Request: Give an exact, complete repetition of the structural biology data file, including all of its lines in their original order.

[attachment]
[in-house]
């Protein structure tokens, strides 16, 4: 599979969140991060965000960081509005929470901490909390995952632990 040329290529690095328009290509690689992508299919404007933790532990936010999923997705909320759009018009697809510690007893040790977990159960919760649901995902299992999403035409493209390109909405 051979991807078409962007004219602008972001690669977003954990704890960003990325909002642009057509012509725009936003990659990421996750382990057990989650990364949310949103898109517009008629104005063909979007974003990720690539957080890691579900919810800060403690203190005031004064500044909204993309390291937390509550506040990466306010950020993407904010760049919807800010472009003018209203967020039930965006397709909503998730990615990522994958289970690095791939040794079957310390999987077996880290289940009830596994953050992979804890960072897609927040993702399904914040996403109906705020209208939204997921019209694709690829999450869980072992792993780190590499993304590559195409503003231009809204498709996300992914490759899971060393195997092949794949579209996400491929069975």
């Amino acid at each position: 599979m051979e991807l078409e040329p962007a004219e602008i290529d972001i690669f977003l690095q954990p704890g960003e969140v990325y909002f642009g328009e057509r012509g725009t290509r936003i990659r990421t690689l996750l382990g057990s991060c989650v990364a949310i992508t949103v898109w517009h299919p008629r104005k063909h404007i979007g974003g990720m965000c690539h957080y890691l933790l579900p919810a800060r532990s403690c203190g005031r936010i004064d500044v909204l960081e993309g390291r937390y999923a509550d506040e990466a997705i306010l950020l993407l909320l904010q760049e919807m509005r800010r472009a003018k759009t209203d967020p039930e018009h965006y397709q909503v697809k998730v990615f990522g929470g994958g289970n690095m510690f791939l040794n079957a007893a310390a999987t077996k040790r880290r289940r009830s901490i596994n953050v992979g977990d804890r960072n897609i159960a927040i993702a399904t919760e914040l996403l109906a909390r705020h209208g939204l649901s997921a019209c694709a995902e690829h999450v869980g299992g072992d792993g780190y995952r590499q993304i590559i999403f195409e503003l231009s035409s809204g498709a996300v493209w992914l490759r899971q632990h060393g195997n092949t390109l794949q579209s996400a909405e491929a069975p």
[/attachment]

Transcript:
[in-house]
């Protein structure tokens, strides 16, 4: 599979969140991060965000960081509005929470901490909390995952632990 040329290529690095328009290509690689992508299919404007933790532990936010999923997705909320759009018009697809510690007893040790977990159960919760649901995902299992999403035409493209390109909405 051979991807078409962007004219602008972001690669977003954990704890960003990325909002642009057509012509725009936003990659990421996750382990057990989650990364949310949103898109517009008629104005063909979007974003990720690539957080890691579900919810800060403690203190005031004064500044909204993309390291937390509550506040990466306010950020993407904010760049919807800010472009003018209203967020039930965006397709909503998730990615990522994958289970690095791939040794079957310390999987077996880290289940009830596994953050992979804890960072897609927040993702399904914040996403109906705020209208939204997921019209694709690829999450869980072992792993780190590499993304590559195409503003231009809204498709996300992914490759899971060393195997092949794949579209996400491929069975």
């Amino acid at each position: 599979m051979e991807l078409e040329p962007a004219e602008i290529d972001i690669f977003l690095q954990p704890g960003e969140v990325y909002f642009g328009e057509r012509g725009t290509r936003i990659r990421t690689l996750l382990g057990s991060c989650v990364a949310i992508t949103v898109w517009h299919p008629r104005k063909h404007i979007g974003g990720m965000c690539h957080y890691l933790l579900p919810a800060r532990s403690c203190g005031r936010i004064d500044v909204l960081e993309g390291r937390y999923a509550d506040e990466a997705i306010l950020l993407l909320l904010q760049e919807m509005r800010r472009a003018k759009t209203d967020p039930e018009h965006y397709q909503v697809k998730v990615f990522g929470g994958g289970n690095m510690f791939l040794n079957a007893a310390a999987t077996k040790r880290r289940r009830s901490i596994n953050v992979g977990d804890r960072n897609i159960a927040i993702a399904t919760e914040l996403l109906a909390r705020h209208g939204l649901s997921a019209c694709a995902e690829h999450v869980g299992g072992d792993g780190y995952r590499q993304i590559i999403f195409e503003l231009s035409s809204g498709a996300v493209w992914l490759r899971q632990h060393g195997n092949t390109l794949q579209s996400a909405e491929a069975p």